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  1. If I had had an apple, I would have had to have eaten it.

  2. If he had not earned much then they wouldn't have had to have been to the US.

Is the usage of "would have had to have" correct in the above sentences?

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    Yes. But that doesn't make for a very good answer. Why do you think they are incorrect? Yes/no questions don't give us much to explain. – Catija May 3 '16 at 18:30
  • I just wanted to be aware if I am right. – vinnieflores9000 May 3 '16 at 18:32
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The sentences may be "correct" in that they can be analyzed as having valid structure (and particularly tenses). (But actually I'm not sure about that...)

However, I find them hard to understand, perhaps meaningless, and definitely unlikely to be encountered in written or spoken language.

Are you trying to express some thought, or to find a way to use the sequence "would have had to have", or something else?

I think in both cases the final "perfect" part can be switched to "simple and convey the same message more clearly:

  1. If I had had an apple, I would have had to eat it.
  2. If he had not earned much then they wouldn't have had to be in the US.

But maybe I'm missing something.

The sequence "would have had to have" seems more suitable for cases where the final "have" is used as a simple verb (rather than part of a perfect tense):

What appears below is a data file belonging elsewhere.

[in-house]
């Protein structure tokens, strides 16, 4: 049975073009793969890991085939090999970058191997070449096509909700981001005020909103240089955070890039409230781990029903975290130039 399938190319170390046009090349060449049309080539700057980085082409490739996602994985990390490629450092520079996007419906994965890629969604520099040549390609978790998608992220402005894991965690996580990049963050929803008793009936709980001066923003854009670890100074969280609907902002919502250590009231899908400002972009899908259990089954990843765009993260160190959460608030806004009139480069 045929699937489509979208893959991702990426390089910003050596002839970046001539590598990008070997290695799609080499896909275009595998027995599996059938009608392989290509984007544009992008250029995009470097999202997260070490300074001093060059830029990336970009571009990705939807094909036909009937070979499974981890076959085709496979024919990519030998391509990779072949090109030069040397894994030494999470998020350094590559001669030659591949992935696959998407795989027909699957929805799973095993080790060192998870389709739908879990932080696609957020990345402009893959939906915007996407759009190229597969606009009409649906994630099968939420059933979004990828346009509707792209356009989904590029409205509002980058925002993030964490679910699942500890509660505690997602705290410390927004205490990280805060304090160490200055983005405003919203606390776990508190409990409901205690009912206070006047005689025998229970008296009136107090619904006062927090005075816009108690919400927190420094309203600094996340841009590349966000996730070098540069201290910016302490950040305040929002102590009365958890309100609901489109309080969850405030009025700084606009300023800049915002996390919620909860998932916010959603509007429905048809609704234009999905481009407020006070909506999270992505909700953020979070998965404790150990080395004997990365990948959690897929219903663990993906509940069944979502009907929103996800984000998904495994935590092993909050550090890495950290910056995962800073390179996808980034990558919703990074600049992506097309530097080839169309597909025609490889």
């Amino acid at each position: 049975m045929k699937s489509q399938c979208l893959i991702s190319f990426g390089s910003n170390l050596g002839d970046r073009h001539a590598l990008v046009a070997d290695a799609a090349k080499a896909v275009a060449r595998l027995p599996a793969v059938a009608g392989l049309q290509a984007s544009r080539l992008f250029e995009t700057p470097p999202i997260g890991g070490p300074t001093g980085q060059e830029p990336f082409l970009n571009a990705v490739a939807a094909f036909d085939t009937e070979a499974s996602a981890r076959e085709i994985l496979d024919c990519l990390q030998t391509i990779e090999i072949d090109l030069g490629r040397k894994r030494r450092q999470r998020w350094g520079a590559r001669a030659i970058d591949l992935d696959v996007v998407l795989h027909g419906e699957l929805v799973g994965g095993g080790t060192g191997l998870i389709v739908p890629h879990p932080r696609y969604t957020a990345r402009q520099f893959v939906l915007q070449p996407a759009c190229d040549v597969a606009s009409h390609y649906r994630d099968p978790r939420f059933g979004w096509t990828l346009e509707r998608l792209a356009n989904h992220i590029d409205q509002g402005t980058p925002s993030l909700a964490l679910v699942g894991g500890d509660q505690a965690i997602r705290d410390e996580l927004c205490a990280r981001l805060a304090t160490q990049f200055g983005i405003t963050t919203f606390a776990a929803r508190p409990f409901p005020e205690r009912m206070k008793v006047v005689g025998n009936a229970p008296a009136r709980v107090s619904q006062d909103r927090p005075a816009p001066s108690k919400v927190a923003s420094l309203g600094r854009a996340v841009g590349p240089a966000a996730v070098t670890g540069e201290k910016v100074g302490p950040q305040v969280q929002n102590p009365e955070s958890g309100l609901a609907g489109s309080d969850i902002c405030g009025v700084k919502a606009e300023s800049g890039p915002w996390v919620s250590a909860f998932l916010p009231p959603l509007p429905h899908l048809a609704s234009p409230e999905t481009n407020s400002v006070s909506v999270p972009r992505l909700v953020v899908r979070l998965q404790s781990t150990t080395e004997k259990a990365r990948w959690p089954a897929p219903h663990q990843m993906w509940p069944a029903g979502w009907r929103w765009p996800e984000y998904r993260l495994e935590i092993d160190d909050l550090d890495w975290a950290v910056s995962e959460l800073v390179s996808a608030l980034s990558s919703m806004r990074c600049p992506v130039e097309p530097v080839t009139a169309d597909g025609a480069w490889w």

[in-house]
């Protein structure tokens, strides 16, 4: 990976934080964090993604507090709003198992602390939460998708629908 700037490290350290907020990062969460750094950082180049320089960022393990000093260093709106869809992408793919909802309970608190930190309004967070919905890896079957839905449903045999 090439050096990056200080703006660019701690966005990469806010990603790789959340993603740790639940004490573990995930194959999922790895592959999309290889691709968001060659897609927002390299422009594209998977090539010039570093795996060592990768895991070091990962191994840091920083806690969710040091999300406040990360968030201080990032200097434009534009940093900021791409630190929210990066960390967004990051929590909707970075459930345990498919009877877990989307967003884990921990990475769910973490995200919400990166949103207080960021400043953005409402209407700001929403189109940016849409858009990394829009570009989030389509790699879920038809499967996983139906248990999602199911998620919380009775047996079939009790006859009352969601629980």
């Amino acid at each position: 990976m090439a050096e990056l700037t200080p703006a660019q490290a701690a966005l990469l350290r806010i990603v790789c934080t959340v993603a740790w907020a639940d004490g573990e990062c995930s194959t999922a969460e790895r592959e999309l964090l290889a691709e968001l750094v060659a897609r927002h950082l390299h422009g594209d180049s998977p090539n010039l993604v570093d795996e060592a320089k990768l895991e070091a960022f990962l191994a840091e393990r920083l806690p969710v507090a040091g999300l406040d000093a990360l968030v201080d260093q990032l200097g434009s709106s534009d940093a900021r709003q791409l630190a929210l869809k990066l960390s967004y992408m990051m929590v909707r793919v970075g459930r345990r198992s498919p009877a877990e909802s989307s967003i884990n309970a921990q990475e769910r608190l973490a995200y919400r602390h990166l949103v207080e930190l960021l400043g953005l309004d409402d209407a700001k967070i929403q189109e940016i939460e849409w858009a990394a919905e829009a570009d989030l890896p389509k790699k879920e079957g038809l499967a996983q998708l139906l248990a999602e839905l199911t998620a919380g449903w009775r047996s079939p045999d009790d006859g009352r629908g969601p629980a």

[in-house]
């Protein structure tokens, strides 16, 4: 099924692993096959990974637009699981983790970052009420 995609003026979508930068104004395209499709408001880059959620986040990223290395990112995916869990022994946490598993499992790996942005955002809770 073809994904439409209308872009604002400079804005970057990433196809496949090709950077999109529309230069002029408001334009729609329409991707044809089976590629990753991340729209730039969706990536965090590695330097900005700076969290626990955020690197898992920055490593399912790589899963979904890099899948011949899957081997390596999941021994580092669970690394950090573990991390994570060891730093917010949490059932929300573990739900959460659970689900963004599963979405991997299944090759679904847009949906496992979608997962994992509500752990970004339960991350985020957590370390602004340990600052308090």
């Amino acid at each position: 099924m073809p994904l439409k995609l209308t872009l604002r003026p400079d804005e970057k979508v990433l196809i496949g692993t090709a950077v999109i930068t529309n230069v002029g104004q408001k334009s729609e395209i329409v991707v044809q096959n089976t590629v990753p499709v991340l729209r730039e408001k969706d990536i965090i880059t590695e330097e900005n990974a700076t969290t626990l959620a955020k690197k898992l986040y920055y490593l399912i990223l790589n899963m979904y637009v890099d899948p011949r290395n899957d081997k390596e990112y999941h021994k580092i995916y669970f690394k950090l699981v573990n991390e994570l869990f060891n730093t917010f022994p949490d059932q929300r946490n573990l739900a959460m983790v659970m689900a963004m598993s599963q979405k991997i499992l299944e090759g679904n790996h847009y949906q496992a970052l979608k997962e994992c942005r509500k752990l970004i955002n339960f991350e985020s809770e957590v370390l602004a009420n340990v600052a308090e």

"If we had lived in the suburbs, we would have had to have a car".

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    If the statement is "If you have an apple, you have to eat it"... then the person reporting that after the fact, would have needed to say "I didn't have an apple but if I had had [one], I would have had to have eaten it." – Catija May 3 '16 at 18:59
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    @Catija, I don't see why you should double the perfect adpect here. What's the difference from "I didn't have an apple but if I had had [one], I would have had to eat it" ? The latter is the classic "3rd conditional" with past perfect. Does "had to have eaten it" carry a dfferent message? – laugh salutes Monica C May 3 '16 at 21:28
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Why do you use present perfect tense after "had to" in the secound clause? You know, this tense can be used to refer to an action started in past and countinued to now, or for talking about the result of an action happened and finished in past. For example If you lose your keys and at night you come back home and want to open the door and you cannot find them, you would say "I habe lost my keys." Another usage of this tense is when you talk about an event happened in past but you don't give the exact time for it, i.e. , like ysterday or tow hours ago. In this situation you should use this tense.

But in your sentences I cannot find any of the above usages. So it cannot be correct to say such sentences.

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